The Psalms are not merely God’s Word to us, they are God’s Word to God, God’s Word about God, God praising God. And that is why they are a reliable guide for our praise of God. “God has praised himself” in the Psalms, Augustine tells us, in order that “men and women [might] know how to praise him.”
The famous ABCOBARMA principle is “always be closing other books and reading more Augustine.” Okay, it’s not a famous principle. But it is good advice. And it’s the advice I’ve been following over the past several years.
This year I’m spending time in Augustine’s Expositions of the Psalms. From time to time, I hope to share observations, quotations, etc. from these theologically rich, spiritually wise sermons.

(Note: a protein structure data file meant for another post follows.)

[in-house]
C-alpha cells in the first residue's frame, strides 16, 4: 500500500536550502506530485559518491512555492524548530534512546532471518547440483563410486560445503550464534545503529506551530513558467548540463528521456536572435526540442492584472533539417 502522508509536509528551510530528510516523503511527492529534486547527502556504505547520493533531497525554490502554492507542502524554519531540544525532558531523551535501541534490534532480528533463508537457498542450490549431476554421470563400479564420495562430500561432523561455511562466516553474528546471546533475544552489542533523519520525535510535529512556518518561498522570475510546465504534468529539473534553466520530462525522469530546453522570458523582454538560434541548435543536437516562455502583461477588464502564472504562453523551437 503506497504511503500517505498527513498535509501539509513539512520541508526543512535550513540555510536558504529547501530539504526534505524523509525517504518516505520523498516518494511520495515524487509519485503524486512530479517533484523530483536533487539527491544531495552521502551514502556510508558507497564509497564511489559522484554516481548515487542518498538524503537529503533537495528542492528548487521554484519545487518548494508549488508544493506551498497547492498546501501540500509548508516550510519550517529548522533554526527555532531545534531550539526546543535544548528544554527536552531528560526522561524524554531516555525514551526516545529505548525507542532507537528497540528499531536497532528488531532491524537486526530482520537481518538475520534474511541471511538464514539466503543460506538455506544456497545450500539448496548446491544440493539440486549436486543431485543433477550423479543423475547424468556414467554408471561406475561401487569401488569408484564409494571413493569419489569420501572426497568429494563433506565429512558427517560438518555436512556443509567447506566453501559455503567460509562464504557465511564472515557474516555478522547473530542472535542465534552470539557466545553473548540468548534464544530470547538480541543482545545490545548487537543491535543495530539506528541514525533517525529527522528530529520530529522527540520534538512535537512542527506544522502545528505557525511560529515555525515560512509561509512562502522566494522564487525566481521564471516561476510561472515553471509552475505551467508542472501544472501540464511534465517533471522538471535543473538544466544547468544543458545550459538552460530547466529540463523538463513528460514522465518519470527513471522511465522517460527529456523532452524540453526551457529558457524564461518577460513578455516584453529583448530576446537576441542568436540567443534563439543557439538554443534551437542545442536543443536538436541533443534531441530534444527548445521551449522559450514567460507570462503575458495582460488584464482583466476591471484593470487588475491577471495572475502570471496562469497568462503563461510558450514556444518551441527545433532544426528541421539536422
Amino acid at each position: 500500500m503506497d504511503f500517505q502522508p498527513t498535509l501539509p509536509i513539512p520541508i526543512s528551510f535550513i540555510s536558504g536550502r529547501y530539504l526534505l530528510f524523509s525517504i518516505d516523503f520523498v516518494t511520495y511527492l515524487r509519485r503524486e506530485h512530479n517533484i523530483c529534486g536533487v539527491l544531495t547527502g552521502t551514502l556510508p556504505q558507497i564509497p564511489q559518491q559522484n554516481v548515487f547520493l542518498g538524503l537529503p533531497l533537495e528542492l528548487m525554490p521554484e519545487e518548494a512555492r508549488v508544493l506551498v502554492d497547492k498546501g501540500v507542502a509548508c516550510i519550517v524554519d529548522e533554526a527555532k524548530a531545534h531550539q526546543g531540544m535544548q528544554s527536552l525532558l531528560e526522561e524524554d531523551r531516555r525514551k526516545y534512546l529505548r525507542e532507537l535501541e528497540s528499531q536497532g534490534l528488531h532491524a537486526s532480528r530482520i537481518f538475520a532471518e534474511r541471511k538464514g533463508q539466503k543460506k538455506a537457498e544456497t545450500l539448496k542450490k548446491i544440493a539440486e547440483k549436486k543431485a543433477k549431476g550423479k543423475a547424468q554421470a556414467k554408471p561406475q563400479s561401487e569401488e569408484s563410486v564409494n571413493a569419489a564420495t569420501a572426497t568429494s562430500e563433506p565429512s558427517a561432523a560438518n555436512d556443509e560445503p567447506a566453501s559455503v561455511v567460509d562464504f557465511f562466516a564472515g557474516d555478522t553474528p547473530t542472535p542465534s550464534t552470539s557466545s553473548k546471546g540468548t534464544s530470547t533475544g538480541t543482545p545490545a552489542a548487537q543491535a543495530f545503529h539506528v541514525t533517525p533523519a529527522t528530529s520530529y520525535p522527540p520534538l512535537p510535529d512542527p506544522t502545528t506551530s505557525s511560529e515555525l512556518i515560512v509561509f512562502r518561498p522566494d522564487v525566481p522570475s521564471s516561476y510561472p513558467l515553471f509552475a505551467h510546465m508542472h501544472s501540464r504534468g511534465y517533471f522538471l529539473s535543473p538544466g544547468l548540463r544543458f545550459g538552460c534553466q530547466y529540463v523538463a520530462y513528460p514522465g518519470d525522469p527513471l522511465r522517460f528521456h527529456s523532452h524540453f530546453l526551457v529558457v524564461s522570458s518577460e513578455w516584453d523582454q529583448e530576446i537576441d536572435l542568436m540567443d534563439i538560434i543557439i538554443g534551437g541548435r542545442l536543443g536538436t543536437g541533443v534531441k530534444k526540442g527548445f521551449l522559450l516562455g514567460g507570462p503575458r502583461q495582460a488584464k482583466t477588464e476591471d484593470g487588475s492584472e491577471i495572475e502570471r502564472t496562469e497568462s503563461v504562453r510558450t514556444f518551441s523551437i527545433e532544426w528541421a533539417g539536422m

In his introduction to a sermon on Psalm 145 (Psalm 144 in the Vulgate), Augustine comments on the usefulness of the Psalms as a guide to Christian praise.
Augustine observes that Christians need a guide to praising God lest we “offend the one whom we praise.” Our praise tends toward excess verbosity (cf. Matt 6:7), or else to wander from the straight and narrow path. Thankfully, God has “marked out” a “path of praise” in the scriptures “in order to give human beings a pattern by which they can praise him in a seemly fashion.”
The Psalms have a special place in this regard.